How Kusto graph semantics can help solve a classic graph problem: the Seven Bridges of Königsberg
Published Jan 15 2024 03:53 AM 1,715 Views
Microsoft

# How Kusto graph semantics can help solve a classic graph problem: the Seven Bridges of Königsberg

## Introduction: The Seven Bridges of Königsberg

Graph theory is a branch of mathematics that studies the properties of graphs, which are mathematical structures composed of nodes (or vertices) and edges (or links) that connect them. Graphs can be used to model many real-world phenomena, such as social networks, the structure of the internet, the spread of diseases, or the flow of traffic.

Graph theory was started by Leonhard Euler in 1736 when he tried to solve a famous problem, called the Seven Bridges of Königsberg.  The problem is based on the city of Königsberg (now Kaliningrad, Russia), which had four areas (two islands and two mainland parts) connected by seven bridges, as shown in the figure below.

The problem is to devise a walk through the city that would cross each of those bridges once and only once. Such a walk is now called an Eulerian path, in honor of Euler. Euler suggested to model the problem as a graph – with areas described as nodes, and bridges as edges between nodes. Euler proved that such a path is impossible for the Königsberg bridges by calculating degree - the total number of edges connected to a node.

Any node with an odd degree has to be a start or an end of the path. For example, for a node with a degree of three, a path can enter it, leave it and then enter it again. The same is correct for any odd number. In the Königsberg graph, all four nodes have odd degrees: three, three, three, and five. This means that there are no possible Eulerian paths, since we would have to start and end at all four nodes, which is impossible for a single path. This is a general criterion: an Eulerian path exists in a graph if and only if the number of nodes with an odd degree is zero or two.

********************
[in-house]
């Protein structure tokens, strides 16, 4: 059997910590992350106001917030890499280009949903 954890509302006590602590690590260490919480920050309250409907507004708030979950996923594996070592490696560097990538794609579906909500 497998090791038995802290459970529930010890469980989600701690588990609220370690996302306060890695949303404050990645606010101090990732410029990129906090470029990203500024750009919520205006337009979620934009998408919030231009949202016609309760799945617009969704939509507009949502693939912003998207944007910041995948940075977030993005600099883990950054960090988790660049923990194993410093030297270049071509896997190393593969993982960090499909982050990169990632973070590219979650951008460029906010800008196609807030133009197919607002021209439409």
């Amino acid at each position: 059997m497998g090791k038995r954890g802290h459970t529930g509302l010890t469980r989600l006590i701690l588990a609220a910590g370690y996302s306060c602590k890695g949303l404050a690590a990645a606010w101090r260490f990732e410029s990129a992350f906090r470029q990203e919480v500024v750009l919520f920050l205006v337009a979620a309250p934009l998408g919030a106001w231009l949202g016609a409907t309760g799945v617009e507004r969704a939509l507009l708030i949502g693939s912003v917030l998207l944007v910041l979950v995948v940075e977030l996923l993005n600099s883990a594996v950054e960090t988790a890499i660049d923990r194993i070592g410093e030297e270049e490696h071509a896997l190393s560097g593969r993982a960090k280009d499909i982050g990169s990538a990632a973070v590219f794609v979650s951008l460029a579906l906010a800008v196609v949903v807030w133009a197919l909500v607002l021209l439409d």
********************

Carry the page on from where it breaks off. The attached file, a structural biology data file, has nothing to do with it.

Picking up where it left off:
In the following sections we are going to discuss how the bridges problem can be solved empirically using Kusto graph operators - starting with a quick recap of Kusto capabilities.

## Exploring graph problems with Kusto graph operators

Kusto is a powerful Engine that enables us to analyze large-scale data. The Kusto Query Language (KQL) also supports graph operators, which allow us to perform complex graph operations on tabular data, such as finding paths, cycles or subgraphs. Graph operators can help us gain insights into the structure and behavior of various kinds of networks, such as web graphs, social networks, network security or connected industrial assets. They are available in every Microsoft offering that provides access to KQL.

One of the graph operators in Kusto is graph-match, which allows us to find patterns in a graph based on a specified pattern expression. For example, we can use graph-match to find all the paths of a certain length between two nodes, or all the cycles that include a certain edge. Graph-match also supports various parameters that control how the patterns are matched, such as the direction of the edges, the uniqueness of the nodes and edges, and the maximum number of hops.

We can use Kusto graph operators to validate Euler's solution to the Königsberg problem empirically using different parameters. To do so, we first need to create two tables: one for the nodes and one for the edges of the graph. The nodes table contains the name and the type of each node (mainland or island), while the edges table contains the source, the target, the name, and the type of each edge (bridge). Here is an example using a datatable operator in KQL:

``````let nodes = datatable(nodeName:string, nodeType:string)
[
"north",    "mainland",
"east",     "island",
"south",    "mainland",
"west",     "island"
];
let edges = datatable(source:string, target:string, edgeName:string, edgeType:string)
[
"north",    "east",     "b1",     "bridge",
"north",    "west",     "b2",     "bridge",
"north",    "west",     "b3",     "bridge",
"east",     "west",     "b4",     "bridge",